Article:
By Hanne Braun,
National Office the YWCA of Germany & Former President of the YWCA of Germany
Hanne Braun looks back on her lifetime experience with the YWCA: In 1952, as a ten year old girl, I heard about the YWCA. The head office of the Protestant Girls’ Work based at the Burckardthaus in Berlin reported about Ruth van Hoogevest of the World YWCA in Geneva and her work with German refugees. I also learnt about a woman from the Madras YWCA, who did an internship in Geneva. In 1993 I met this Indian lady then 75 years old at the Madras YWCA.
These very first experiences revealed to me the worldwide solidarity of the YWCA family. Ecumenical belief was put into practice and disclosed to girls and young women the chances and possibilities of participating and playing an active part in society and politics.
I became a social worker at the Association for International Youth Work/Les amies de la jeune fille, working especially with migrants and refugees, as well as in the prevention of trafficking. In 2005, in cooperation with other women’s association, this association founded the now existing German YWCA.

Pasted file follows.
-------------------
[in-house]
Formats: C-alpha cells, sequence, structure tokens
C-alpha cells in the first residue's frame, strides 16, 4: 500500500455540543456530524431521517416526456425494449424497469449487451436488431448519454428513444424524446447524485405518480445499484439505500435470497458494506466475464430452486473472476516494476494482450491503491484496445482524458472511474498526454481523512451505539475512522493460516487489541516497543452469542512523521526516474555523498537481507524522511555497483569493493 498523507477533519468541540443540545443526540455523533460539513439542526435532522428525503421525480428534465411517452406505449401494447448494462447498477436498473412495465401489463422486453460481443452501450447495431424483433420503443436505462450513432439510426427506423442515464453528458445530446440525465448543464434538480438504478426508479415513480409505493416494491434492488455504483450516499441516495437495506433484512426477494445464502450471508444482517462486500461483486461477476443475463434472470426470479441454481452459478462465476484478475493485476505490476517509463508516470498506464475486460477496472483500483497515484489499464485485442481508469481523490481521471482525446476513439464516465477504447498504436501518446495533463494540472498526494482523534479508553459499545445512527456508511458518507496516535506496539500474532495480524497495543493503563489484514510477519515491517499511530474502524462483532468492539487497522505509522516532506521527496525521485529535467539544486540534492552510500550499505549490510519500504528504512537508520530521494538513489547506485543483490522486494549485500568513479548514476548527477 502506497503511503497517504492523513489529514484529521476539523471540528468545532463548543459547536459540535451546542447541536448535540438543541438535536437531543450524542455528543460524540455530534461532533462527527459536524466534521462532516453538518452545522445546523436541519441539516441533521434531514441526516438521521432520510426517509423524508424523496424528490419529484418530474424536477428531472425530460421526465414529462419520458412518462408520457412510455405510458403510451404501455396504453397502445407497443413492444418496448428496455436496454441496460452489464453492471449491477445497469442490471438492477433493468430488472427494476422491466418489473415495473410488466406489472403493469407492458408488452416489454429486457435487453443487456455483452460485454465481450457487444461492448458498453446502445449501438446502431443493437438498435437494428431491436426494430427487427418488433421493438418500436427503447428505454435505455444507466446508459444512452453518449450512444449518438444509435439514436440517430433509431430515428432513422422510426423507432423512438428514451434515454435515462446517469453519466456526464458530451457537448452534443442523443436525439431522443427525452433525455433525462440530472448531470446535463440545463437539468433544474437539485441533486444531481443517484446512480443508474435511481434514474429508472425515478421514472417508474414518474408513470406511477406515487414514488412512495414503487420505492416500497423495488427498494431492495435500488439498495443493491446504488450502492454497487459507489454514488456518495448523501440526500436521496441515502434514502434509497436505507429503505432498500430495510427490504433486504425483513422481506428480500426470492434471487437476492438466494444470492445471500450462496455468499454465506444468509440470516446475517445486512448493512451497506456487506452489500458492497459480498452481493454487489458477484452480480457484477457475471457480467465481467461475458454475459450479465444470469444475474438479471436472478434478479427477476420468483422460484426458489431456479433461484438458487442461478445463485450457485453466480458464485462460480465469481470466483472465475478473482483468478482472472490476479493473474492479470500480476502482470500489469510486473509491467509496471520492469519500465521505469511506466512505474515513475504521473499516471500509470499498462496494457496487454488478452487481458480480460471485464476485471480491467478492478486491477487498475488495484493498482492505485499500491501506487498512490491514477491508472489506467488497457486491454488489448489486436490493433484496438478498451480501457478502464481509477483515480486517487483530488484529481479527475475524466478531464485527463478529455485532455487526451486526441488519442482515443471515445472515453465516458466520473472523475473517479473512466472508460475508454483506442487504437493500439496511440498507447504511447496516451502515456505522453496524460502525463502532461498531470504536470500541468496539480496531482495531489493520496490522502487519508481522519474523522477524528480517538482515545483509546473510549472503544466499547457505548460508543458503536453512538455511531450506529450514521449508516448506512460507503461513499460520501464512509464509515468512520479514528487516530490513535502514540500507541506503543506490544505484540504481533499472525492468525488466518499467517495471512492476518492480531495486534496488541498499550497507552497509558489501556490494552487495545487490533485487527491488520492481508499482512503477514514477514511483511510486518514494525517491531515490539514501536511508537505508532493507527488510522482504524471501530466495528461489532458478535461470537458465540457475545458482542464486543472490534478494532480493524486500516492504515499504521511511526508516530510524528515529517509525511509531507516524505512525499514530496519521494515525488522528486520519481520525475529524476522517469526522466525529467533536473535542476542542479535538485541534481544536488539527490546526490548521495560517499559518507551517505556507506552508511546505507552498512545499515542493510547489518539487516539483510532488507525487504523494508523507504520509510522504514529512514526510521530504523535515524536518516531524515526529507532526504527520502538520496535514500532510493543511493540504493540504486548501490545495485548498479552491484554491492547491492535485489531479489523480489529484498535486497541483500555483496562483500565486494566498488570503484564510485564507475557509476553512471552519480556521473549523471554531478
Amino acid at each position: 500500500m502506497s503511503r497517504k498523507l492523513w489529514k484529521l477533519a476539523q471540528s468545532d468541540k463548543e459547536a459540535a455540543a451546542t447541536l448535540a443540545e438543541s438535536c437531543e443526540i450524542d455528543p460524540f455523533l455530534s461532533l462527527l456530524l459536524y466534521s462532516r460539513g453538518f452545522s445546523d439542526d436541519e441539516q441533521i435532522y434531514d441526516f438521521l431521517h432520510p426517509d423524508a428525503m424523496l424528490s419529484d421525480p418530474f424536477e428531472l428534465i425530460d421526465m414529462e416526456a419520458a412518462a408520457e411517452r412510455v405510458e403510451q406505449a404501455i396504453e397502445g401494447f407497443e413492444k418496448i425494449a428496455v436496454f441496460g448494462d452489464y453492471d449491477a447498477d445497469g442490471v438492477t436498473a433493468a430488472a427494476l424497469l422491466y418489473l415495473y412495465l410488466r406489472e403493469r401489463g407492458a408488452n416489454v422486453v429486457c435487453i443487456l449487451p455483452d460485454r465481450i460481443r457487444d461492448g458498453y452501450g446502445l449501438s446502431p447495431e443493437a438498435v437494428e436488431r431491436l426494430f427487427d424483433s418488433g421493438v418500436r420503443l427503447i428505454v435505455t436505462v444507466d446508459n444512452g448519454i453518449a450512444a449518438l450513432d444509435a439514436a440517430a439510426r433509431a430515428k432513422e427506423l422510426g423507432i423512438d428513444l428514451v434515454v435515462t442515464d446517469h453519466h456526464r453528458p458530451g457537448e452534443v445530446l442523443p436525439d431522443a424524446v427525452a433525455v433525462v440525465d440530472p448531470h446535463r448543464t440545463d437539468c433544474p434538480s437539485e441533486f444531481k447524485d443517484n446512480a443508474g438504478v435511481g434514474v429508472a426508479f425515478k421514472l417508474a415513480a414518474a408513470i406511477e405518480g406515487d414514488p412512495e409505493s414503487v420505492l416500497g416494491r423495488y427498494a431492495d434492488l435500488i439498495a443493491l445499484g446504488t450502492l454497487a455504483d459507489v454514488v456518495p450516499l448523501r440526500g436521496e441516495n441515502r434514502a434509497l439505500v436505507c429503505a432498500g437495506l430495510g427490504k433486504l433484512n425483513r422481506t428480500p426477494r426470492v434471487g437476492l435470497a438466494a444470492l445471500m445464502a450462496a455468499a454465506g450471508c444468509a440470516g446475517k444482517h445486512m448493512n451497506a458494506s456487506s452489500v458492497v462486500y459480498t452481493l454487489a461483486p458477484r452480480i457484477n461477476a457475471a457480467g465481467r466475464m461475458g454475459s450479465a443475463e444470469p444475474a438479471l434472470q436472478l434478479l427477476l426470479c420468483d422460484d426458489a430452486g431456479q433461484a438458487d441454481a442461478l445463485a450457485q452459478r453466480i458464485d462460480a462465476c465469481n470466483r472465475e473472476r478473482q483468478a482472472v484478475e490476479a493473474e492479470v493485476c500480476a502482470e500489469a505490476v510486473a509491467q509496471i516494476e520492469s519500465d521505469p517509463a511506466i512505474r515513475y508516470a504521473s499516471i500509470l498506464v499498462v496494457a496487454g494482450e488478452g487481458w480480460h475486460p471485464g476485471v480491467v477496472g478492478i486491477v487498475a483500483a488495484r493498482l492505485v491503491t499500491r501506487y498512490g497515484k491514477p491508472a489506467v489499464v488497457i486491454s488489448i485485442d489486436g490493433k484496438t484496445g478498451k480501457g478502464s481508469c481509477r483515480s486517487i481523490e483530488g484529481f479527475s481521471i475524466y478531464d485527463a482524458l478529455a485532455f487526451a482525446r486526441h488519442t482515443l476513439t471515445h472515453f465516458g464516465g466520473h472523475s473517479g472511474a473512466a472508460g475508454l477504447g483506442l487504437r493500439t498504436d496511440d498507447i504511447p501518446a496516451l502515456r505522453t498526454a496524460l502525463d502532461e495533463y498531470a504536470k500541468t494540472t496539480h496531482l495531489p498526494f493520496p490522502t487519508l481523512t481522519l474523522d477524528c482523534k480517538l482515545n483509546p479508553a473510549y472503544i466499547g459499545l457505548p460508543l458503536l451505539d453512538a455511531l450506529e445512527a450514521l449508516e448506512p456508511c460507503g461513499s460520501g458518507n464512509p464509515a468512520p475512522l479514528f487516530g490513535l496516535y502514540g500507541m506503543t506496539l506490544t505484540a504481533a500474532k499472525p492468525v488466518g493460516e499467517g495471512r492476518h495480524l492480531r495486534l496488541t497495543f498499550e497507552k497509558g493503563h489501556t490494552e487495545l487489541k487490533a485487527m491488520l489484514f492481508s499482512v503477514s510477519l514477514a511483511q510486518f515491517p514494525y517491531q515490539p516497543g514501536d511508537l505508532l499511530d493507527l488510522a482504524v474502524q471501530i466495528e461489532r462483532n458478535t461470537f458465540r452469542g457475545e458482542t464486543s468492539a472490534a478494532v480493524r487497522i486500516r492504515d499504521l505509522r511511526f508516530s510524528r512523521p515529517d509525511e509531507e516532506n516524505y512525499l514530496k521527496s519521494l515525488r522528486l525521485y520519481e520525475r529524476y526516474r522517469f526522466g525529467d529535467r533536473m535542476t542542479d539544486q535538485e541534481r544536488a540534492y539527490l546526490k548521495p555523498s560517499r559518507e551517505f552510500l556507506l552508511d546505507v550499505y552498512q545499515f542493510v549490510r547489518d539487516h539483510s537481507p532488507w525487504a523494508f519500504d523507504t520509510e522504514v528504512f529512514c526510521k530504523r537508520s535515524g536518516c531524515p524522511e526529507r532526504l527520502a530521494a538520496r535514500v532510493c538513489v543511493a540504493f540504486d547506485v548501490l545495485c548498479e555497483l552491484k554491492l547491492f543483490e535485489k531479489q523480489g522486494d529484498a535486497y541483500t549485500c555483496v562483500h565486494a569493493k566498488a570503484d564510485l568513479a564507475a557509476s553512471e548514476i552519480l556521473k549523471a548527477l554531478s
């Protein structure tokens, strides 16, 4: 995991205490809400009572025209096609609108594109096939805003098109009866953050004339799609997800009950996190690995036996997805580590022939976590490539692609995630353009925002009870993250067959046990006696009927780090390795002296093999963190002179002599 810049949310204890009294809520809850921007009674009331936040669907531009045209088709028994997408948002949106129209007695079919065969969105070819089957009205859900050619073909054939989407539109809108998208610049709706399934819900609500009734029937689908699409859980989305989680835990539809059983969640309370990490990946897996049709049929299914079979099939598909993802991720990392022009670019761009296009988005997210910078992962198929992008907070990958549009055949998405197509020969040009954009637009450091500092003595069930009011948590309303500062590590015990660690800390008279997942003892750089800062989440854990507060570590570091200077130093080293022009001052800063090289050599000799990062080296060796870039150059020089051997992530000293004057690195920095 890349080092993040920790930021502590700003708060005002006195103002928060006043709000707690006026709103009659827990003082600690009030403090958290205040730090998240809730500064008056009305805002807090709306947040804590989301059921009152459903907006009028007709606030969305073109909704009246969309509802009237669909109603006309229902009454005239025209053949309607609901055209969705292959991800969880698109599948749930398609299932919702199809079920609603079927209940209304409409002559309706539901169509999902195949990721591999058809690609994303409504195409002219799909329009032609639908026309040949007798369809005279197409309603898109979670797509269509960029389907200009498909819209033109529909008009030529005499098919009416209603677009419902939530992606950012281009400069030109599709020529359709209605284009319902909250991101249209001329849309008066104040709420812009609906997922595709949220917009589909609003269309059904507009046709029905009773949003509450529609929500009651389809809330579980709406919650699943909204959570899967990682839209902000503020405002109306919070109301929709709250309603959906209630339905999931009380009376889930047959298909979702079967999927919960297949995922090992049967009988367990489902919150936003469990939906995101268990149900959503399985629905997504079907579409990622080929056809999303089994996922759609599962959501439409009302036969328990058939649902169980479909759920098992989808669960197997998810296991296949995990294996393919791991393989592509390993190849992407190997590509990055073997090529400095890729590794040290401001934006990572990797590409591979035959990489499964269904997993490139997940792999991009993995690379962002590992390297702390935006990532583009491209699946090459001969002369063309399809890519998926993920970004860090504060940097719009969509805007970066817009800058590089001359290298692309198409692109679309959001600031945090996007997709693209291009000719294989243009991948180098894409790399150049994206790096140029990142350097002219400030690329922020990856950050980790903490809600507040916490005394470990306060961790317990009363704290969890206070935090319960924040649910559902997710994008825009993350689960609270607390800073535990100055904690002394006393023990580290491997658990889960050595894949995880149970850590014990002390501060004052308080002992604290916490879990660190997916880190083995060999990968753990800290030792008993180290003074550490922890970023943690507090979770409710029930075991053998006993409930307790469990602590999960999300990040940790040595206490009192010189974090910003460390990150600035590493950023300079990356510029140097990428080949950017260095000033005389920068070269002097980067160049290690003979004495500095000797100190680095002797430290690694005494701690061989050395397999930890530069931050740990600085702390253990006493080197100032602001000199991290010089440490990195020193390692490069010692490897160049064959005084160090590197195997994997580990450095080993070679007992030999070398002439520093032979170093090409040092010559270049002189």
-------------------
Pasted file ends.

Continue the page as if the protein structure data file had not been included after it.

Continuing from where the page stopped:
In 1973 during a seminar “Women in Migration” I learnt about the work of the YWCA of Greece as well as of other European YWCAs. In 1975 I was sent for the first time as a delegate to the World Council in Vancouver. From 1979 to 1987 I served as a member of the World YWCA Executive Committee. As a European member of the World Executive Committee I was automatically also a member of the European YWCAs’ committee. As the youngest member in the group I helped to start the European Youth Conferences in Strasbourg over a period of five years.
The years at the World Executive Committee were not always easy, but apart from ecumenical English I learnt a lot about global relationship and how young women and the YWCA can benefit from this network.
I represented Y-interests at Bread for the World /EZE, as well as at the Women’s World Day of Prayer and the Protestant Women’s Work in Germany. When the YWCA work required a new structure in Germany, we founded the German YWCA as an independent women’s association, open for other associations and women interested in establishing contact with ecumenical and international women’s groups.
Up to now, we are only a small but active association. We receive strength for our work from being a part of the largest ecumenical women’s network, but also from personal encounters at the World Councils or through visits from other Y-women to the German YWCA, such as Nelly Hope Lukale from Kenya last month.